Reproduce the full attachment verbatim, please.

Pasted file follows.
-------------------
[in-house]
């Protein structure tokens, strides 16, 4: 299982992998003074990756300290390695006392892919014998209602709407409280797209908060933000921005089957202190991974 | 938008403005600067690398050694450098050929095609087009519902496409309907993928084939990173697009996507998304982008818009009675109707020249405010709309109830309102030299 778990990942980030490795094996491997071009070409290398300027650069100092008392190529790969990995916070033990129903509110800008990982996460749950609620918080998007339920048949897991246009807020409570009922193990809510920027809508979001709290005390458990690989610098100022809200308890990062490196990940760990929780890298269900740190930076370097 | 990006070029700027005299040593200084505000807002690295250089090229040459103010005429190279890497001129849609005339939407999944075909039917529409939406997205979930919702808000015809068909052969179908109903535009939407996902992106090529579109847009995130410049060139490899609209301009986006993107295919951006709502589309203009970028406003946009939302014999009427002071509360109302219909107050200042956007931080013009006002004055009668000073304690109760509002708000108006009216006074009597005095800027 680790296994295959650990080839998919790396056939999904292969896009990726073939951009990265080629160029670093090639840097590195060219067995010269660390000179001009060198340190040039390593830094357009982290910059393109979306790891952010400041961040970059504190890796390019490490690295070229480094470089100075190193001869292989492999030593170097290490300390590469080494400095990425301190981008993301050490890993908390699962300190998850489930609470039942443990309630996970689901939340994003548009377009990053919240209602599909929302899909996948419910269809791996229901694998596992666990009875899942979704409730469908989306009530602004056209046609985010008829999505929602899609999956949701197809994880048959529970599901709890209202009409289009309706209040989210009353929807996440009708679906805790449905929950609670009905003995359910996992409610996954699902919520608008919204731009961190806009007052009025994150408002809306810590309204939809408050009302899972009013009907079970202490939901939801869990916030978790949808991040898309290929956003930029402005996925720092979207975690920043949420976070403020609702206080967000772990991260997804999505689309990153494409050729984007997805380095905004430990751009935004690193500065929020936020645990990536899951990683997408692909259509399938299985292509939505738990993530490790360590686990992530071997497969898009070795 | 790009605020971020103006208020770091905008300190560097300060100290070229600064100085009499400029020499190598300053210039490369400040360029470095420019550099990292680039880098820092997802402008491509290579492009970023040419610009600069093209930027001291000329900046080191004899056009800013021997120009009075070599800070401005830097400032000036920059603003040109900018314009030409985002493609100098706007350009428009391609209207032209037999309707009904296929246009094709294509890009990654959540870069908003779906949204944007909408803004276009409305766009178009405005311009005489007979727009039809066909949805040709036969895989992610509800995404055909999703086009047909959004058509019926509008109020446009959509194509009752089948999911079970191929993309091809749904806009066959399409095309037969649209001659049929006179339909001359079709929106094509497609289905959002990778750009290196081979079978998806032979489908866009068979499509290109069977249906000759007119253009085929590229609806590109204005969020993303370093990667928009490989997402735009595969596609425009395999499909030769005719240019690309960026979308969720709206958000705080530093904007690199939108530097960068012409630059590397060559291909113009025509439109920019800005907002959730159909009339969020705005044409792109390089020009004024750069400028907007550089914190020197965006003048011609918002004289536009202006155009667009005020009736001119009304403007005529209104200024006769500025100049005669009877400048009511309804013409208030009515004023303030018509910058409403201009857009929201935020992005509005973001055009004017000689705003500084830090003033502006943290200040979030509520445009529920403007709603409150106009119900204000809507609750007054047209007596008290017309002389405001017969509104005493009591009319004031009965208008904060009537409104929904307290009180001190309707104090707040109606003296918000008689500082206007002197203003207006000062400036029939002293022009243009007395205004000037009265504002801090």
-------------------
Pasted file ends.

[in-house]
């Protein structure tokens, strides 16, 4: 299982992998003074990756300290390695006392892919014998209602709407409280797209908060933000921005089957202190991974 | 938008403005600067690398050694450098050929095609087009519902496409309907993928084939990173697009996507998304982008818009009675109707020249405010709309109830309102030299 778990990942980030490795094996491997071009070409290398300027650069100092008392190529790969990995916070033990129903509110800008990982996460749950609620918080998007339920048949897991246009807020409570009922193990809510920027809508979001709290005390458990690989610098100022809200308890990062490196990940760990929780890298269900740190930076370097 | 990006070029700027005299040593200084505000807002690295250089090229040459103010005429190279890497001129849609005339939407999944075909039917529409939406997205979930919702808000015809068909052969179908109903535009939407996902992106090529579109847009995130410049060139490899609209301009986006993107295919951006709502589309203009970028406003946009939302014999009427002071509360109302219909107050200042956007931080013009006002004055009668000073304690109760509002708000108006009216006074009597005095800027 680790296994295959650990080839998919790396056939999904292969896009990726073939951009990265080629160029670093090639840097590195060219067995010269660390000179001009060198340190040039390593830094357009982290910059393109979306790891952010400041961040970059504190890796390019490490690295070229480094470089100075190193001869292989492999030593170097290490300390590469080494400095990425301190981008993301050490890993908390699962300190998850489930609470039942443990309630996970689901939340994003548009377009990053919240209602599909929302899909996948419910269809791996229901694998596992666990009875899942979704409730469908989306009530602004056209046609985010008829999505929602899609999956949701197809994880048959529970599901709890209202009409289009309706209040989210009353929807996440009708679906805790449905929950609670009905003995359910996992409610996954699902919520608008919204731009961190806009007052009025994150408002809306810590309204939809408050009302899972009013009907079970202490939901939801869990916030978790949808991040898309290929956003930029402005996925720092979207975690920043949420976070403020609702206080967000772990991260997804999505689309990153494409050729984007997805380095905004430990751009935004690193500065929020936020645990990536899951990683997408692909259509399938299985292509939505738990993530490790360590686990992530071997497969898009070795 | 790009605020971020103006208020770091905008300190560097300060100290070229600064100085009499400029020499190598300053210039490369400040360029470095420019550099990292680039880098820092997802402008491509290579492009970023040419610009600069093209930027001291000329900046080191004899056009800013021997120009009075070599800070401005830097400032000036920059603003040109900018314009030409985002493609100098706007350009428009391609209207032209037999309707009904296929246009094709294509890009990654959540870069908003779906949204944007909408803004276009409305766009178009405005311009005489007979727009039809066909949805040709036969895989992610509800995404055909999703086009047909959004058509019926509008109020446009959509194509009752089948999911079970191929993309091809749904806009066959399409095309037969649209001659049929006179339909001359079709929106094509497609289905959002990778750009290196081979079978998806032979489908866009068979499509290109069977249906000759007119253009085929590229609806590109204005969020993303370093990667928009490989997402735009595969596609425009395999499909030769005719240019690309960026979308969720709206958000705080530093904007690199939108530097960068012409630059590397060559291909113009025509439109920019800005907002959730159909009339969020705005044409792109390089020009004024750069400028907007550089914190020197965006003048011609918002004289536009202006155009667009005020009736001119009304403007005529209104200024006769500025100049005669009877400048009511309804013409208030009515004023303030018509910058409403201009857009929201935020992005509005973001055009004017000689705003500084830090003033502006943290200040979030509520445009529920403007709603409150106009119900204000809507609750007054047209007596008290017309002389405001017969509104005493009591009319004031009965208008904060009537409104929904307290009180001190309707104090707040109606003296918000008689500082206007002197203003207006000062400036029939002293022009243009007395205004000037009265504002801090």